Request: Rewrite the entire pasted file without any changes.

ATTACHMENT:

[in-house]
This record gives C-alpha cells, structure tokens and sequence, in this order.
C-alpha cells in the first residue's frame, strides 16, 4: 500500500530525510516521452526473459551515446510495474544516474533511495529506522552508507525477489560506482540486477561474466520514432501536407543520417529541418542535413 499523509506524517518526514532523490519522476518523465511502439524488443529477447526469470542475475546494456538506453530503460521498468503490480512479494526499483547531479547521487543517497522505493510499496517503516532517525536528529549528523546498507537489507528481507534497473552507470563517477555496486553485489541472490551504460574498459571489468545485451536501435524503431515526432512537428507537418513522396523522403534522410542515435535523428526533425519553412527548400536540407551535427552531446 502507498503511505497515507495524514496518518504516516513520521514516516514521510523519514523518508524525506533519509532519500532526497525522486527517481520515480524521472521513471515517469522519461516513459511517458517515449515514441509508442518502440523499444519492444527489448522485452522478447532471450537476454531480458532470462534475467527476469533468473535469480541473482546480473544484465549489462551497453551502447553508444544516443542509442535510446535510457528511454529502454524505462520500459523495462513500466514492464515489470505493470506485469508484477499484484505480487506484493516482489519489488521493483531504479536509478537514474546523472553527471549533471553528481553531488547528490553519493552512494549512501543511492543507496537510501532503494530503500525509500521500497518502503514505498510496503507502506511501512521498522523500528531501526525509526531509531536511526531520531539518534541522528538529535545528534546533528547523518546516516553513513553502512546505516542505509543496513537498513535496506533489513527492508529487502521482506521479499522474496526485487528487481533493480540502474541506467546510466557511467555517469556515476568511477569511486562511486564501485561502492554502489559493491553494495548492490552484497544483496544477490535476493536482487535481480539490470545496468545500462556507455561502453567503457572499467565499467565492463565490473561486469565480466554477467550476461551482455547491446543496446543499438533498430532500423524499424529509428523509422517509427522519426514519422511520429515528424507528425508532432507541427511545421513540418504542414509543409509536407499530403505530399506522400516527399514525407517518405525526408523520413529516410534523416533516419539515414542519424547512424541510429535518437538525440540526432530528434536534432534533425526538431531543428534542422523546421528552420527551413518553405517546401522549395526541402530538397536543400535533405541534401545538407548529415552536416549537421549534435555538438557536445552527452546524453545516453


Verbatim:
[in-house]
This record gives C-alpha cells, structure tokens and sequence, in this order.
C-alpha cells in the first residue's frame, strides 16, 4: 500500500530525510516521452526473459551515446510495474544516474533511495529506522552508507525477489560506482540486477561474466520514432501536407543520417529541418542535413 499523509506524517518526514532523490519522476518523465511502439524488443529477447526469470542475475546494456538506453530503460521498468503490480512479494526499483547531479547521487543517497522505493510499496517503516532517525536528529549528523546498507537489507528481507534497473552507470563517477555496486553485489541472490551504460574498459571489468545485451536501435524503431515526432512537428507537418513522396523522403534522410542515435535523428526533425519553412527548400536540407551535427552531446 502507498503511505497515507495524514496518518504516516513520521514516516514521510523519514523518508524525506533519509532519500532526497525522486527517481520515480524521472521513471515517469522519461516513459511517458517515449515514441509508442518502440523499444519492444527489448522485452522478447532471450537476454531480458532470462534475467527476469533468473535469480541473482546480473544484465549489462551497453551502447553508444544516443542509442535510446535510457528511454529502454524505462520500459523495462513500466514492464515489470505493470506485469508484477499484484505480487506484493516482489519489488521493483531504479536509478537514474546523472553527471549533471553528481553531488547528490553519493552512494549512501543511492543507496537510501532503494530503500525509500521500497518502503514505498510496503507502506511501512521498522523500528531501526525509526531509531536511526531520531539518534541522528538529535545528534546533528547523518546516516553513513553502512546505516542505509543496513537498513535496506533489513527492508529487502521482506521479499522474496526485487528487481533493480540502474541506467546510466557511467555517469556515476568511477569511486562511486564501485561502492554502489559493491553494495548492490552484497544483496544477490535476493536482487535481480539490470545496468545500462556507455561502453567503457572499467565499467565492463565490473561486469565480466554477467550476461551482455547491446543496446543499438533498430532500423524499424529509428523509422517509427522519426514519422511520429515528424507528425508532432507541427511545421513540418504542414509543409509536407499530403505530399506522400516527399514525407517518405525526408523520413529516410534523416533516419539515414542519424547512424541510429535518437538525440540526432530528434536534432534533425526538431531543428534542422523546421528552420527551413518553405517546401522549395526541402530538397536543400535533405541534401545538407548529415552536416549537421549534435555538438557536445552527452546524453545516453